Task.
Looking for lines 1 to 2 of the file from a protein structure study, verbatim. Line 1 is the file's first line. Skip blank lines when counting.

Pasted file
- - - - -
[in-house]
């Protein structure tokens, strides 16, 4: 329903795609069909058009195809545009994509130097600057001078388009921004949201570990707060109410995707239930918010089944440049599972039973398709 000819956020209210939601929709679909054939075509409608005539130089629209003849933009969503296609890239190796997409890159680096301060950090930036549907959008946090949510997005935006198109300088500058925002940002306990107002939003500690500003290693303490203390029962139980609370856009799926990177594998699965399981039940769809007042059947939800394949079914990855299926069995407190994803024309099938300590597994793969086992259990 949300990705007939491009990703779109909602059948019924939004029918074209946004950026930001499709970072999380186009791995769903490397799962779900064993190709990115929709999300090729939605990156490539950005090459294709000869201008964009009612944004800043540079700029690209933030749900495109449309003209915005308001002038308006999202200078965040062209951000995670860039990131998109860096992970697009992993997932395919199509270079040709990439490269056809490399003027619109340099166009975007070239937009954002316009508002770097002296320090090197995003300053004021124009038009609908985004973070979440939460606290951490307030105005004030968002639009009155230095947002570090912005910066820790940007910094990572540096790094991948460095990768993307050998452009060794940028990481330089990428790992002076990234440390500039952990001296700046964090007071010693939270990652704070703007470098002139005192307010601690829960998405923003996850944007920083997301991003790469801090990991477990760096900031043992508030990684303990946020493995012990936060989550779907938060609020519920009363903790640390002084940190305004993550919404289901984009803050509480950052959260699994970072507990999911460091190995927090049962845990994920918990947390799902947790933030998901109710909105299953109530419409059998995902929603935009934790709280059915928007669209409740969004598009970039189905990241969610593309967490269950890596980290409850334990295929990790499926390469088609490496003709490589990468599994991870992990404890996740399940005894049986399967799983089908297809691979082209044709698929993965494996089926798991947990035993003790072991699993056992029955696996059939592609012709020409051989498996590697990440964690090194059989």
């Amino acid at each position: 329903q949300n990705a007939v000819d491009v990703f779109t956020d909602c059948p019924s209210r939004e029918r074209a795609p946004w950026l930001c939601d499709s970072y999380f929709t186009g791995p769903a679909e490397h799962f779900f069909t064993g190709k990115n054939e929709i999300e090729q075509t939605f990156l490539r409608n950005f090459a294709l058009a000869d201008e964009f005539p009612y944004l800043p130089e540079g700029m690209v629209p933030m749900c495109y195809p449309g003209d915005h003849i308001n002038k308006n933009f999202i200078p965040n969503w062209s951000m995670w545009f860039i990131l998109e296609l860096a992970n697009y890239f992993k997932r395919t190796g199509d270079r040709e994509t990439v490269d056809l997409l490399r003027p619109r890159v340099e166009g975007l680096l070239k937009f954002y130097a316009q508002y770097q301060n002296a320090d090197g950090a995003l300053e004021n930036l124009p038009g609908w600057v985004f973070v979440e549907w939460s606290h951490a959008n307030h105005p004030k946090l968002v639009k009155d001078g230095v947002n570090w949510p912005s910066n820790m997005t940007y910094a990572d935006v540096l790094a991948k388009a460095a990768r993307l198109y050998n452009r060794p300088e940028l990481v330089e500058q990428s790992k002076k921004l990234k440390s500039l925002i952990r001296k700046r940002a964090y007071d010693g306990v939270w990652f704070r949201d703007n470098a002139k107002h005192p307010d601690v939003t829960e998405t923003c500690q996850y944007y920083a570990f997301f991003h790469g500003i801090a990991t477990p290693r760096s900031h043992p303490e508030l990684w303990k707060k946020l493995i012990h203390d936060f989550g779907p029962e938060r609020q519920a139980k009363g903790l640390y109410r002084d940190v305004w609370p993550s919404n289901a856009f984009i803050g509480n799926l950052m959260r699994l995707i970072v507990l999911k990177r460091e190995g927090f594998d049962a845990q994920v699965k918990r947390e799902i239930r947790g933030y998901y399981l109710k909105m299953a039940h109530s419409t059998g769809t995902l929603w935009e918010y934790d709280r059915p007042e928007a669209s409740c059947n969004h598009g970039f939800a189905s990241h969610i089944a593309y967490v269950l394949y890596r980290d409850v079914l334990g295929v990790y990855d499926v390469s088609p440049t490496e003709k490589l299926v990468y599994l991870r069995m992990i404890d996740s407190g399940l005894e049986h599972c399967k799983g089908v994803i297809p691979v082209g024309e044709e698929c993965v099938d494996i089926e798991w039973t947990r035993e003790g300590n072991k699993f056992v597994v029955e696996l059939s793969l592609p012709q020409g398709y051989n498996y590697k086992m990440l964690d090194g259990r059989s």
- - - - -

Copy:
[in-house]
């Protein structure tokens, strides 16, 4: 329903795609069909058009195809545009994509130097600057001078388009921004949201570990707060109410995707239930918010089944440049599972039973398709 000819956020209210939601929709679909054939075509409608005539130089629209003849933009969503296609890239190796997409890159680096301060950090930036549907959008946090949510997005935006198109300088500058925002940002306990107002939003500690500003290693303490203390029962139980609370856009799926990177594998699965399981039940769809007042059947939800394949079914990855299926069995407190994803024309099938300590597994793969086992259990 949300990705007939491009990703779109909602059948019924939004029918074209946004950026930001499709970072999380186009791995769903490397799962779900064993190709990115929709999300090729939605990156490539950005090459294709000869201008964009009612944004800043540079700029690209933030749900495109449309003209915005308001002038308006999202200078965040062209951000995670860039990131998109860096992970697009992993997932395919199509270079040709990439490269056809490399003027619109340099166009975007070239937009954002316009508002770097002296320090090197995003300053004021124009038009609908985004973070979440939460606290951490307030105005004030968002639009009155230095947002570090912005910066820790940007910094990572540096790094991948460095990768993307050998452009060794940028990481330089990428790992002076990234440390500039952990001296700046964090007071010693939270990652704070703007470098002139005192307010601690829960998405923003996850944007920083997301991003790469801090990991477990760096900031043992508030990684303990946020493995012990936060989550779907938060609020519920009363903790640390002084940190305004993550919404289901984009803050509480950052959260699994970072507990999911460091190995927090049962845990994920918990947390799902947790933030998901109710909105299953109530419409059998995902929603935009934790709280059915928007669209409740969004598009970039189905990241969610593309967490269950890596980290409850334990295929990790499926390469088609490496003709490589990468599994991870992990404890996740399940005894049986399967799983089908297809691979082209044709698929993965494996089926798991947990035993003790072991699993056992029955696996059939592609012709020409051989498996590697990440964690090194059989």